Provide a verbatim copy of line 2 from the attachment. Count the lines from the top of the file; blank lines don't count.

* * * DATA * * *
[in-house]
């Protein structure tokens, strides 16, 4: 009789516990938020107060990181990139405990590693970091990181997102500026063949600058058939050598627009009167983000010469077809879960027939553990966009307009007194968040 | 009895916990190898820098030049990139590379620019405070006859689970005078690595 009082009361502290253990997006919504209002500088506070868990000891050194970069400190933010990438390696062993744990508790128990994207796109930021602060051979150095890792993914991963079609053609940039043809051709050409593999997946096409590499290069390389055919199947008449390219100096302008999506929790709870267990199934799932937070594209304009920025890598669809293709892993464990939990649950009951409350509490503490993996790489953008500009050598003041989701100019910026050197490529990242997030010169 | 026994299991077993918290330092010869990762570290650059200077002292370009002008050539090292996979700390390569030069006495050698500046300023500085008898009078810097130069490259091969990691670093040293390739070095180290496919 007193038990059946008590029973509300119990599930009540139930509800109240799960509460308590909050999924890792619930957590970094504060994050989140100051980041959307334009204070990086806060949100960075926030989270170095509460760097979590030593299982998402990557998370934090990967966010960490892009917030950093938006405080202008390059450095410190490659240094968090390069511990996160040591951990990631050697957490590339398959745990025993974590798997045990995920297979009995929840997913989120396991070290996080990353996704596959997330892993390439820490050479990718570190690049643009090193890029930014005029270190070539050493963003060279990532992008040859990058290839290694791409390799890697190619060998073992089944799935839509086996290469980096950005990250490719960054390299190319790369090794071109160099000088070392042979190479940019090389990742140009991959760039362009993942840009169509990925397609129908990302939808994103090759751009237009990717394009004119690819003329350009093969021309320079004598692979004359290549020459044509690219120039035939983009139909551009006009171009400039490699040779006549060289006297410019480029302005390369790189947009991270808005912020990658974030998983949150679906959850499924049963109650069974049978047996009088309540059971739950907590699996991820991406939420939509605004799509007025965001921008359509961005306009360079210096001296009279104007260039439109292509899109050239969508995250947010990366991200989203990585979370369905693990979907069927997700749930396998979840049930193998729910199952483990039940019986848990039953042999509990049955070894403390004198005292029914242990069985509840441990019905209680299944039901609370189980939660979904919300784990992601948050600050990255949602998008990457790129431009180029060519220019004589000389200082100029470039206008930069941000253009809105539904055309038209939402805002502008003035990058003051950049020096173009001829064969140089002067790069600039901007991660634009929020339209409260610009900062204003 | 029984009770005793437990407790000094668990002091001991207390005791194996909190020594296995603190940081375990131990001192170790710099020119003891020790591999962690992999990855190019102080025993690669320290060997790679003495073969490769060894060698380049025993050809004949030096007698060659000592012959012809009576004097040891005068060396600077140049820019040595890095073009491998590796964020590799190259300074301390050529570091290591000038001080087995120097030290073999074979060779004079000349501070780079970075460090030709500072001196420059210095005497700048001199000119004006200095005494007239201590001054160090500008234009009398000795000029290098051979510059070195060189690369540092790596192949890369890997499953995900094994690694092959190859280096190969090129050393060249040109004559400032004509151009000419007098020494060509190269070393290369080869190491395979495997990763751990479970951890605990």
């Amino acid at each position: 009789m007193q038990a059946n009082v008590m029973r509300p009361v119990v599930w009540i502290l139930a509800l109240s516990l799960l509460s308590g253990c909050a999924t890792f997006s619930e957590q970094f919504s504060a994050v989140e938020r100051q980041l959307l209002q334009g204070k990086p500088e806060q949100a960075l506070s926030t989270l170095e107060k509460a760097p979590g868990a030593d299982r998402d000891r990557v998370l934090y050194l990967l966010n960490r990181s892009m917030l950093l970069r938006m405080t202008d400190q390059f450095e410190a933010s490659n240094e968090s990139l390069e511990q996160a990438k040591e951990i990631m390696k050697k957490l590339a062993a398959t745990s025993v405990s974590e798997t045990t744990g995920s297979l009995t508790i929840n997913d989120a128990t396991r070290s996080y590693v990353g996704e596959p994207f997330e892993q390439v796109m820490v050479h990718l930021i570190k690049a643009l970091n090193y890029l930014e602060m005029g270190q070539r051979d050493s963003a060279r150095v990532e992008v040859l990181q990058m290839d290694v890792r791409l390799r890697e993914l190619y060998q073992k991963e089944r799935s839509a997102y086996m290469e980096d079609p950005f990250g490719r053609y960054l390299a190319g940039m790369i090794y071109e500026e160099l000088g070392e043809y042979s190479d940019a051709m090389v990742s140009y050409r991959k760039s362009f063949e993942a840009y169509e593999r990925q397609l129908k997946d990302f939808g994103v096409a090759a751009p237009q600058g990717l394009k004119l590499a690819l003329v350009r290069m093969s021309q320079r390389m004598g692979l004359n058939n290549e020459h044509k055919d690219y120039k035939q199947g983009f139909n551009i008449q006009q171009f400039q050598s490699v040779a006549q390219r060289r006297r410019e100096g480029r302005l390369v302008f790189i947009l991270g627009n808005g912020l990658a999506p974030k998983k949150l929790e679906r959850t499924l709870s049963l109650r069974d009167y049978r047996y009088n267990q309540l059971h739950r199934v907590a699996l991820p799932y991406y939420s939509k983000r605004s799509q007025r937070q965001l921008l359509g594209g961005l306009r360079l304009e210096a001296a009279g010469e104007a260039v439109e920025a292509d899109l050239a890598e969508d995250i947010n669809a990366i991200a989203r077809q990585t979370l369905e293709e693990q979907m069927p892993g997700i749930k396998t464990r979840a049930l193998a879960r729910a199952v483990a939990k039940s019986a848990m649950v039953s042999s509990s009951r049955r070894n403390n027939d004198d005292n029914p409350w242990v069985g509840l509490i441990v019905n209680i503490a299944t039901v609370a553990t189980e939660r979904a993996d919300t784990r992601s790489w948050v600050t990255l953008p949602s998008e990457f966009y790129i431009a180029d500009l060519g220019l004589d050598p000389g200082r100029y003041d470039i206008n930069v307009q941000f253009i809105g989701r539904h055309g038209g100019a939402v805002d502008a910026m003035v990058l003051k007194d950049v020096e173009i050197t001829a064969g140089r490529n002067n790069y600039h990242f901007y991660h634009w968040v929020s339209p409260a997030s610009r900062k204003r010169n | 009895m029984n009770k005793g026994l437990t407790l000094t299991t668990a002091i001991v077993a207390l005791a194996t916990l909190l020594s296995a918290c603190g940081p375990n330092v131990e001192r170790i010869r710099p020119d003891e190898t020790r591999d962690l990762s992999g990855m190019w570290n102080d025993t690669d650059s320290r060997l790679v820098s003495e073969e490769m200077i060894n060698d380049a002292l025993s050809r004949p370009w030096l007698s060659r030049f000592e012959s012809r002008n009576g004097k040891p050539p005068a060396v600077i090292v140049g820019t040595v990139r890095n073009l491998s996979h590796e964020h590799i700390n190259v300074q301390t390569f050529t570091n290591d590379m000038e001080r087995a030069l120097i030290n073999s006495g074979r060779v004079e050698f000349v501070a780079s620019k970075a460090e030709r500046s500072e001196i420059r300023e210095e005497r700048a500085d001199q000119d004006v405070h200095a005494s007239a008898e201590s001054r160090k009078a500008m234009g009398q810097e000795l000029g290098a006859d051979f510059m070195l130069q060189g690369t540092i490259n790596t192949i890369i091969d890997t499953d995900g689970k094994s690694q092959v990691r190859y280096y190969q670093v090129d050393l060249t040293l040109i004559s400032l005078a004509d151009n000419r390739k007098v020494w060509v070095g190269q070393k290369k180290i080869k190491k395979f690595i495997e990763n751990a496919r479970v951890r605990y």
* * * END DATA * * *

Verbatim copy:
């Protein structure tokens, strides 16, 4: 009789516990938020107060990181990139405990590693970091990181997102500026063949600058058939050598627009009167983000010469077809879960027939553990966009307009007194968040 | 009895916990190898820098030049990139590379620019405070006859689970005078690595 009082009361502290253990997006919504209002500088506070868990000891050194970069400190933010990438390696062993744990508790128990994207796109930021602060051979150095890792993914991963079609053609940039043809051709050409593999997946096409590499290069390389055919199947008449390219100096302008999506929790709870267990199934799932937070594209304009920025890598669809293709892993464990939990649950009951409350509490503490993996790489953008500009050598003041989701100019910026050197490529990242997030010169 | 026994299991077993918290330092010869990762570290650059200077002292370009002008050539090292996979700390390569030069006495050698500046300023500085008898009078810097130069490259091969990691670093040293390739070095180290496919 007193038990059946008590029973509300119990599930009540139930509800109240799960509460308590909050999924890792619930957590970094504060994050989140100051980041959307334009204070990086806060949100960075926030989270170095509460760097979590030593299982998402990557998370934090990967966010960490892009917030950093938006405080202008390059450095410190490659240094968090390069511990996160040591951990990631050697957490590339398959745990025993974590798997045990995920297979009995929840997913989120396991070290996080990353996704596959997330892993390439820490050479990718570190690049643009090193890029930014005029270190070539050493963003060279990532992008040859990058290839290694791409390799890697190619060998073992089944799935839509086996290469980096950005990250490719960054390299190319790369090794071109160099000088070392042979190479940019090389990742140009991959760039362009993942840009169509990925397609129908990302939808994103090759751009237009990717394009004119690819003329350009093969021309320079004598692979004359290549020459044509690219120039035939983009139909551009006009171009400039490699040779006549060289006297410019480029302005390369790189947009991270808005912020990658974030998983949150679906959850499924049963109650069974049978047996009088309540059971739950907590699996991820991406939420939509605004799509007025965001921008359509961005306009360079210096001296009279104007260039439109292509899109050239969508995250947010990366991200989203990585979370369905693990979907069927997700749930396998979840049930193998729910199952483990039940019986848990039953042999509990049955070894403390004198005292029914242990069985509840441990019905209680299944039901609370189980939660979904919300784990992601948050600050990255949602998008990457790129431009180029060519220019004589000389200082100029470039206008930069941000253009809105539904055309038209939402805002502008003035990058003051950049020096173009001829064969140089002067790069600039901007991660634009929020339209409260610009900062204003 | 029984009770005793437990407790000094668990002091001991207390005791194996909190020594296995603190940081375990131990001192170790710099020119003891020790591999962690992999990855190019102080025993690669320290060997790679003495073969490769060894060698380049025993050809004949030096007698060659000592012959012809009576004097040891005068060396600077140049820019040595890095073009491998590796964020590799190259300074301390050529570091290591000038001080087995120097030290073999074979060779004079000349501070780079970075460090030709500072001196420059210095005497700048001199000119004006200095005494007239201590001054160090500008234009009398000795000029290098051979510059070195060189690369540092790596192949890369890997499953995900094994690694092959190859280096190969090129050393060249040109004559400032004509151009000419007098020494060509190269070393290369080869190491395979495997990763751990479970951890605990």